An original pin badge from Butlin’s, Bogner for the 1962 season.
Enamel finish with the makers details on the reverse.
Great condition, retaining original pin fittings, and exhibiting only minor wear.
Butlin’s – Bogner
In late 1959, Butlin was looking to open another camp in the town and reached a deal with Bognor Regis town council to purchase a 39-acre site at the east end of the promenade. The agreement was met with local opposition (as some of his previous camps had), so Butlin ran an advert in the local press advising that he would remove his “unsightly” fun fairs from the middle of the promenade, if he was allowed to move them to his new site. Further to this, he commented that he would be willing to spend more on advertising the town than any of the local hoteliers had.
Many local residents disliked the new camp, despite Butlin having created some 500 local jobs during the construction period. There were complaints that the site bore a resemblance to a prison, and that the town would have been better off if the site had been used for new housing.
During construction, one of the works that was required was the straightening of a stream known as the Aldingbourne Rife which formed a U shape onto the proposed site.
However, due to a particularly wet winter, the river burst its banks and flooded the site, leaving it deep in mud. As well as the poor underfoot conditions, Butlin developed gout, which hindered his mobility.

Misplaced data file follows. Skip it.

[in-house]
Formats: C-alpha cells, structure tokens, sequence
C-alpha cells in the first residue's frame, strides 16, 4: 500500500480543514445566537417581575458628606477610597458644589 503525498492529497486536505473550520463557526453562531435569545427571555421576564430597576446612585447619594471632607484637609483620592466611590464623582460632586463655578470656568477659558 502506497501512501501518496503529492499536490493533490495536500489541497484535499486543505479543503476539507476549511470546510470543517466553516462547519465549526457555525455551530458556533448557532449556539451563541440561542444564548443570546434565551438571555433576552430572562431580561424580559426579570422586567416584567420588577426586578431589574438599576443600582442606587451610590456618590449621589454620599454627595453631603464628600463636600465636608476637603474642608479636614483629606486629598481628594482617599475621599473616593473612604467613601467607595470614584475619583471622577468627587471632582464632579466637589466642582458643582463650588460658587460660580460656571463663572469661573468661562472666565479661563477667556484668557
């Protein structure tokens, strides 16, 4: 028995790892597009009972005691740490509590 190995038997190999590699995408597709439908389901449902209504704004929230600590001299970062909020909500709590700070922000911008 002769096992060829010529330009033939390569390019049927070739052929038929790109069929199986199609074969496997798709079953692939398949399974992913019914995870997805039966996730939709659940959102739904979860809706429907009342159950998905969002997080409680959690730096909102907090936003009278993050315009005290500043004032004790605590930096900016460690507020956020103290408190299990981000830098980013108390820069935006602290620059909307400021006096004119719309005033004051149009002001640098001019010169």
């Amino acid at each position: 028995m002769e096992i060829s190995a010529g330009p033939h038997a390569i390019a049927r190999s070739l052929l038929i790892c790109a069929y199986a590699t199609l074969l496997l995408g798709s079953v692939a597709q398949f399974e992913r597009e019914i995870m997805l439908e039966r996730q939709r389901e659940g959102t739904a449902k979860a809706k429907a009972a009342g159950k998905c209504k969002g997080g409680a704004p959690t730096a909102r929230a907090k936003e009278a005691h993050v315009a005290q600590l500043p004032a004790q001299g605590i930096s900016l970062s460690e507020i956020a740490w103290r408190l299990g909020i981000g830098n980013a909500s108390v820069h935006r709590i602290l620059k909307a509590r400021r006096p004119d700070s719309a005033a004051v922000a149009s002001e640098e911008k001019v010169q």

Those who worked on the site recalled vehicles becoming stuck due to the conditions, and mattresses in their plastic wrappings being used to form walkways throughout the camp.
Butlins Bognor Camp in 1962
On 2 July 1960, Billy Butlin opened his new holiday camp at Bognor. The cost of construction was £2.5 million and due to the flooding the camp was not ready on its opening date. Butlin offered his patrons the chance to be re-sited at the Clacton camp instead; however, a number of guests opted to stay and help; those who did received a free bottle of Champagne as a reward. Once opened, the camp became popular, accommodating around 5,000 campers and another 5,000 day visitors.
At its peak, the camp saw 6,000 guests moving in every Saturday whilst the last 6,000 left the same day. The camp had 1,300 staff to look after the needs of the guests, including the famous Redcoats.
When the camp opened, all guests were catered on either full or half board basis; however, in 1968 Butlin handed running of the company to his son Bobby Butlin, who introduced self-catering accommodation as a means to reduce labour costs.
Butlin’s Bognor was refurbished through the 1980s. In 1987, the camp was renamed Southcoast World following a £16.5 million spend on new and updated accommodation, the addition of a new indoor water complex and a new miniature steam railway.
In 1998, as one of Butlin’s three remaining locations, Bognor again underwent major refurbishment. The Southcoast World identity was dropped, and £45 million was invested in redevelopment. A Skyline Pavilion was added to the resort, providing a huge undercover area for year-round, weather-protected facilities.
The Skyline Pavilion contained new shops, bars, restaurants and entertainment areas. The refurbishment also included further updates to the chalet accommodation, a redesign for the Redcoat uniform and the provision of a resort police constable to improve security. The camp was relaunched by pop star Ronan Keating in May 1999.
At the same time, the company dropped its use of the possessive apostrophe, changing from Butlin’s to Butlins; after the refurbishment, the resort was renamed as Butlins Resort Bognor Regis, as it remains to date.
Extract from Wikipedia